How Latin American currencies are impacting South Florida
By Ashley D. Torres
March 4, 2013
South Florida businesses can be directly impacted by the ebb and flow of Latin American currencies due to the close ties between the regions.
As the gateway to Latin America, South Florida has always been a popular destination for Latin Americans, especially for tourism, foreign investment and capital flight out of the region.
In early February, the Venezuelan government devalued the bolívar by 32 percent and eliminated its authorized system for foreign exchange. The elimination of the foreign exchange system means that Venezuelans do not have access to an open exchange, said David Schwartz, president of the Florida International Bankers Association.
“You have these changes which occur in Latin America, economic instability, political instability and the ebb and flow of exchange, but pretty much the impact here in South Florida is usually just short term in nature because we have such a long term relationship in Latin America,” Schwartz added.
The devaluation of the bolívar allows Venezuela to balance payments and economic distortion, and makes their exports cheaper, said Manuel Lopez, branch manager of Cambridge Mercantile Group’s Florida office. However, it also makes imports more expensive and could mean less South Florida goods being sent to the country, he added.
In the Miami Customs District, which stretches from the Florida Keys to Port St. Lucie, Venezuela ranks the No. 5 trading partner, with $6.7 billion in total trade in 2012, according to WorldCity.
The devaluation of the bolívar and the lack of an exchange system may impact many Venezuelans who were on the fence about buying property, Lopez said. It also impacts their spending in other areas, such as commercial real estate and direct investment in businesses.
In 2012, Venezuelan buyers comprised 7 percent of home sales to international buyers in Florida, according to the National Association of Realtors.
While the devaluation and lack of an exchange system is not an extraordinary situation, it can impact Venezuelans capability to take money out of the country. Many exchange money to U.S. dollars and keep it offshore, where the funds can be more stable.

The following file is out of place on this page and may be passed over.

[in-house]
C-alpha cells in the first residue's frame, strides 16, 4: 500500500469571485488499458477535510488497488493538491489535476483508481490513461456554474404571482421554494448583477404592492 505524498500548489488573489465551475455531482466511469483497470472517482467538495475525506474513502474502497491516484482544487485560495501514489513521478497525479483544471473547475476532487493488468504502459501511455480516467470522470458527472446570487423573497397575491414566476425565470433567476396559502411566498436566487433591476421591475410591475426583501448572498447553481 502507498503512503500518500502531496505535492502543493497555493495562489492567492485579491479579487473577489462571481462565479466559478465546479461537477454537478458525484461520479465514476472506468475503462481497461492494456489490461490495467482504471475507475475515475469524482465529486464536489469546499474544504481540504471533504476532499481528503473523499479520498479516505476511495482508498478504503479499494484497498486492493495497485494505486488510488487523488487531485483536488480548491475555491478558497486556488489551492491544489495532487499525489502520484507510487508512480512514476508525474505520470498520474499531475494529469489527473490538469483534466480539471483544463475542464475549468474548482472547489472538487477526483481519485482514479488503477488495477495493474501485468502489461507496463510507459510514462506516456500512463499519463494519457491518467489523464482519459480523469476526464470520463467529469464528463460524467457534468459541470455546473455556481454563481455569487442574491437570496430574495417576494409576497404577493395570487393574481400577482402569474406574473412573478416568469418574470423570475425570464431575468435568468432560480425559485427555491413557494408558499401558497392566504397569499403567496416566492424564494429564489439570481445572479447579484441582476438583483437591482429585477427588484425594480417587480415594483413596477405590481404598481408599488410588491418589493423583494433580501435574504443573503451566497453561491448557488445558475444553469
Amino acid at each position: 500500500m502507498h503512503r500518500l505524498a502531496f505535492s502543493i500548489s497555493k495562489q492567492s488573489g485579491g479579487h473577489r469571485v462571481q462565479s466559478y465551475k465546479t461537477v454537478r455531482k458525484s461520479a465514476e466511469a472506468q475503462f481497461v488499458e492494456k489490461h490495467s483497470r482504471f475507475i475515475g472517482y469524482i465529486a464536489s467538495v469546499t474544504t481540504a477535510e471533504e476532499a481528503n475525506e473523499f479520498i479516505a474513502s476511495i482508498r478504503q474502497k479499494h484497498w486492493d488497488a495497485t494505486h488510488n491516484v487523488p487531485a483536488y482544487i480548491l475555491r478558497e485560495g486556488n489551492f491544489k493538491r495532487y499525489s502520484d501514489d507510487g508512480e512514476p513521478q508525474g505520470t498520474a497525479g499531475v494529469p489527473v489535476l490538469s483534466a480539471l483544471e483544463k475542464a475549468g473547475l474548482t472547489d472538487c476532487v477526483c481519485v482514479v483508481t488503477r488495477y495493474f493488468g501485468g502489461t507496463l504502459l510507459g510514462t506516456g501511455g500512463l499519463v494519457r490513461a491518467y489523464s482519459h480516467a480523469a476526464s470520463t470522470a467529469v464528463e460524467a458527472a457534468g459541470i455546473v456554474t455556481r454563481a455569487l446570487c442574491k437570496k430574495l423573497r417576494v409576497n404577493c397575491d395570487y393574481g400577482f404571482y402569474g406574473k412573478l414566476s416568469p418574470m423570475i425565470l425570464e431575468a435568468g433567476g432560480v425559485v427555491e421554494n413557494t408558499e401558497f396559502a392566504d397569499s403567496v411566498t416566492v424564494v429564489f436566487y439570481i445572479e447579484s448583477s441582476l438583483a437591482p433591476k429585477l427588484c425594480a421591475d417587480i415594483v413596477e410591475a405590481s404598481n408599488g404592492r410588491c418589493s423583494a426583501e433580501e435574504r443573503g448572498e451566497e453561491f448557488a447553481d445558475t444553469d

Capital flight out of Latin America spurred international banking in the U.S. and resulted in the International Banking Act of 1978, Schwartz said. Miami is a popular location for international banking, especially for Latin Americans, who find South Florida strategically located and culturally able to meet their needs, he added.
According to Venezuelan newspaper El Universal, the country’s Finance Minister Jorge Giordani has not ruled out the possibility of creating an alterative exchange system. However, he said the previous system needed to be eliminated since it was fed primarily through the government and the state-owned oil company, Petróleos de Venezuela, S.A.
Some national companies have been significantly impacted by the devaluation of the bolívar, with Colgate-Palmotive saying it would result in a $120 million loss for the company, the Financial Times reported.
The impact of the real
The Brazilian real has seen incredible growth over the last five years compared to the U.S. dollar, Schwartz said. The positive growth of the currency, which is projected to increase about 3 percent this year, has benefitted South Florida tremendously.
A stronger real has meant Brazilians have more purchasing power and many have purchased homes in the tri-county area, helping to turnaround the local housing market, Lopez said. In 2012, Brazilian buyers comprised 9 percent of Florida home sales to international buyers, according to the National Association of Realtors.
Brazil is now the world’s sixth largest economy and a major trading partner with the U.S. In addition, it is the Miami Customs District’s No. 1 trading partner, with $16.4 billion in total trade in 2012.